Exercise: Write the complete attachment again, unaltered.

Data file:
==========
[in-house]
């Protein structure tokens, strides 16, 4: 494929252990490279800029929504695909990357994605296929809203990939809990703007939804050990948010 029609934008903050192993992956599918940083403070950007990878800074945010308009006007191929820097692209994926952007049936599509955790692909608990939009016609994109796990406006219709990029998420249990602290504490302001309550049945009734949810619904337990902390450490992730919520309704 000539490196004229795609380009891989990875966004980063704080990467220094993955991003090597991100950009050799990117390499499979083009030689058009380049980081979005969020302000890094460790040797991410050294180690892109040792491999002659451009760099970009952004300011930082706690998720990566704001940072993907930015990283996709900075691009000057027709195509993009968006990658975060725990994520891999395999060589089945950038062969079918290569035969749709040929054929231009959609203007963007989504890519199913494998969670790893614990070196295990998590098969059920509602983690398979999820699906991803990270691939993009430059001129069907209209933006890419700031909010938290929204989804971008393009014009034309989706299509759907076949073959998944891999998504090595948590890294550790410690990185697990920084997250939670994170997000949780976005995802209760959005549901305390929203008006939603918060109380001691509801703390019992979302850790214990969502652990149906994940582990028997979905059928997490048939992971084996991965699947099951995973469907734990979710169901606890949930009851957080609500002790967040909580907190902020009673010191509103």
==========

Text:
[in-house]
């Protein structure tokens, strides 16, 4: 494929252990490279800029929504695909990357994605296929809203990939809990703007939804050990948010 029609934008903050192993992956599918940083403070950007990878800074945010308009006007191929820097692209994926952007049936599509955790692909608990939009016609994109796990406006219709990029998420249990602290504490302001309550049945009734949810619904337990902390450490992730919520309704 000539490196004229795609380009891989990875966004980063704080990467220094993955991003090597991100950009050799990117390499499979083009030689058009380049980081979005969020302000890094460790040797991410050294180690892109040792491999002659451009760099970009952004300011930082706690998720990566704001940072993907930015990283996709900075691009000057027709195509993009968006990658975060725990994520891999395999060589089945950038062969079918290569035969749709040929054929231009959609203007963007989504890519199913494998969670790893614990070196295990998590098969059920509602983690398979999820699906991803990270691939993009430059001129069907209209933006890419700031909010938290929204989804971008393009014009034309989706299509759907076949073959998944891999998504090595948590890294550790410690990185697990920084997250939670994170997000949780976005995802209760959005549901305390929203008006939603918060109380001691509801703390019992979302850790214990969502652990149906994940582990028997979905059928997490048939992971084996991965699947099951995973469907734990979710169901606890949930009851957080609500002790967040909580907190902020009673010191509103």